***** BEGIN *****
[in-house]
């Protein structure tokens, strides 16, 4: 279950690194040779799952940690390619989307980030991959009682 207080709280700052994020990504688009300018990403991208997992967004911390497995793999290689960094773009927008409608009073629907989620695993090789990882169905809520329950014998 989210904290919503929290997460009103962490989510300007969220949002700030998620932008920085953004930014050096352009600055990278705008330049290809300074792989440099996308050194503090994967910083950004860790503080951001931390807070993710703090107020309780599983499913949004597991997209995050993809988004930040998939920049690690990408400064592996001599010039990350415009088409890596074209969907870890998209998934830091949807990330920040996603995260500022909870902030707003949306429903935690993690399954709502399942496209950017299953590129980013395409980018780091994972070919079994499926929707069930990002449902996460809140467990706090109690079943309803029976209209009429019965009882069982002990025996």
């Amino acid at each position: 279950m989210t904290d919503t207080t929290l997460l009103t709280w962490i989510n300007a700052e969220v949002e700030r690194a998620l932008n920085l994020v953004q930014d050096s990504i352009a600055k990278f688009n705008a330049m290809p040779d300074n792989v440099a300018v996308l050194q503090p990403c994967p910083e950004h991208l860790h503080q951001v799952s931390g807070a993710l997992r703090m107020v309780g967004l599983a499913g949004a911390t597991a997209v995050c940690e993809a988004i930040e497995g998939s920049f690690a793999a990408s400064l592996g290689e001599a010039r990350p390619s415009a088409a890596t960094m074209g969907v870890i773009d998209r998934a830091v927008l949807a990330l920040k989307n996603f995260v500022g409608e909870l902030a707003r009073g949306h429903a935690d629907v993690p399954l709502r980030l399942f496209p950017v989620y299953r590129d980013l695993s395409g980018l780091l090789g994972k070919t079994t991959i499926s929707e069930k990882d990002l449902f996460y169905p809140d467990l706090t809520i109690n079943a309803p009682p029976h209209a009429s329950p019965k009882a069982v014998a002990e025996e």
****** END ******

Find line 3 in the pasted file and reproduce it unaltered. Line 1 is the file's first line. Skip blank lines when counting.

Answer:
């Amino acid at each position: 279950m989210t904290d919503t207080t929290l997460l009103t709280w962490i989510n300007a700052e969220v949002e700030r690194a998620l932008n920085l994020v953004q930014d050096s990504i352009a600055k990278f688009n705008a330049m290809p040779d300074n792989v440099a300018v996308l050194q503090p990403c994967p910083e950004h991208l860790h503080q951001v799952s931390g807070a993710l997992r703090m107020v309780g967004l599983a499913g949004a911390t597991a997209v995050c940690e993809a988004i930040e497995g998939s920049f690690a793999a990408s400064l592996g290689e001599a010039r990350p390619s415009a088409a890596t960094m074209g969907v870890i773009d998209r998934a830091v927008l949807a990330l920040k989307n996603f995260v500022g409608e909870l902030a707003r009073g949306h429903a935690d629907v993690p399954l709502r980030l399942f496209p950017v989620y299953r590129d980013l695993s395409g980018l780091l090789g994972k070919t079994t991959i499926s929707e069930k990882d990002l449902f996460y169905p809140d467990l706090t809520i109690n079943a309803p009682p029976h209209a009429s329950p019965k009882a069982v014998a002990e025996e």